When you’re not sure whether your applications will work with the latest macOS upgrade, you might go online to see if a website can tell you that your software is compatible. But the advice of others can only go so far, because it may not reveal problems related to the specific combination of applications and hardware you use. A better way is to test the new macOS upgrade yourself.
One of my local photographs was selected for a juried exhibition at the Phinney Center Gallery. You can view it at the show which runs September 13 to October 13, 2017.
If you need to compress video for online streaming from websites such as YouTube or Vimeo, the sheer number of export settings can be bewildering. Where do you start?
Luckily, you only need to pay attention to a few key choices. I talk about those in an article I wrote for CreativePro.com, which you can read at the following link:
The article is written from the point of view of exporting from Adobe Premiere Pro or Adobe Media Encoder, but the general approach works in other software.
You can merge multiple images into a panorama in Adobe Photoshop, Adobe Camera Raw (which comes with Photoshop), and Adobe Photoshop Lightroom. But don’t assume they create panoramas the same way. In fact they work differently, but those differences give you more ways to resolve potential panorama issues.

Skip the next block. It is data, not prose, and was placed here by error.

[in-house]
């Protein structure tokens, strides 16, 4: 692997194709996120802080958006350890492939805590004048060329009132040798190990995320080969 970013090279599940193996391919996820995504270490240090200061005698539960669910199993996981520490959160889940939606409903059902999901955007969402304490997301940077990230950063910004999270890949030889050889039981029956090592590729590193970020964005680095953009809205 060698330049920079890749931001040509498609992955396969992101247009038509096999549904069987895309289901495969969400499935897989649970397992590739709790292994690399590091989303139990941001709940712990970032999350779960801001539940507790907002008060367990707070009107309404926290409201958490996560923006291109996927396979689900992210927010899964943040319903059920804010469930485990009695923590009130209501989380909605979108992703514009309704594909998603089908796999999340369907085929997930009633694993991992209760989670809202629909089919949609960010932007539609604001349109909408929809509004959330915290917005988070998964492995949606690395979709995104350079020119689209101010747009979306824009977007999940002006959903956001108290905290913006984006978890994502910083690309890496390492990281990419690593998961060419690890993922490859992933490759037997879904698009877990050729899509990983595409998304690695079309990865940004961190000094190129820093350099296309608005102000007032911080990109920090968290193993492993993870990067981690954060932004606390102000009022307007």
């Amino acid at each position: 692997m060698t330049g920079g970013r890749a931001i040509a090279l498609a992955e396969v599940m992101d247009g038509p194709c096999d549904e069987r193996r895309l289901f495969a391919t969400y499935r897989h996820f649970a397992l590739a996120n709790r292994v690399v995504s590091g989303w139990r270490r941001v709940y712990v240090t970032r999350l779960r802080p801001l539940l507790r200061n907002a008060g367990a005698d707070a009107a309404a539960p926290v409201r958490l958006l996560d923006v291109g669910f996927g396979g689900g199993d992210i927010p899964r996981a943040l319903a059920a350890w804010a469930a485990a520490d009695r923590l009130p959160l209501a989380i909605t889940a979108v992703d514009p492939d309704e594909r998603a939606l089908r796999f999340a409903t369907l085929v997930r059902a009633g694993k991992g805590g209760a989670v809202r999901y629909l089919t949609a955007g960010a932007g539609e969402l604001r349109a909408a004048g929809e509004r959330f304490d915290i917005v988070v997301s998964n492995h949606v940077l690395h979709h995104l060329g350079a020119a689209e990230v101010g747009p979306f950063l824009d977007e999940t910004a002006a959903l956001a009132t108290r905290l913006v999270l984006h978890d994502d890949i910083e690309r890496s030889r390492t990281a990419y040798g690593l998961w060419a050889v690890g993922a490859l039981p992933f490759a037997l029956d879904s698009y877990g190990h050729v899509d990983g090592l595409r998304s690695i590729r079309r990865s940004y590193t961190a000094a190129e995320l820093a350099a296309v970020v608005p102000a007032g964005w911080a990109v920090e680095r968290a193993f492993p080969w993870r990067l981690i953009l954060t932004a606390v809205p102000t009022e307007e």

How do you choose which method to use? I answer that question in an article for CreativePro.com, which you can read at the following link:
The Adobe Digital Negative (DNG) format started out as an open file format for saving raw image data from the sensor in a digital camera. While DNG hasn’t exactly become a household name, I recently began to notice that DNG has come into wider use behind the scenes in several Adobe and non-Adobe photo workflows, and not just for camera raw files. What makes this possible is the inherent versatility that Adobe built into the DNG format. Are you already using DNG without even knowing it?
Read my full article for CreativePro.com at the following link: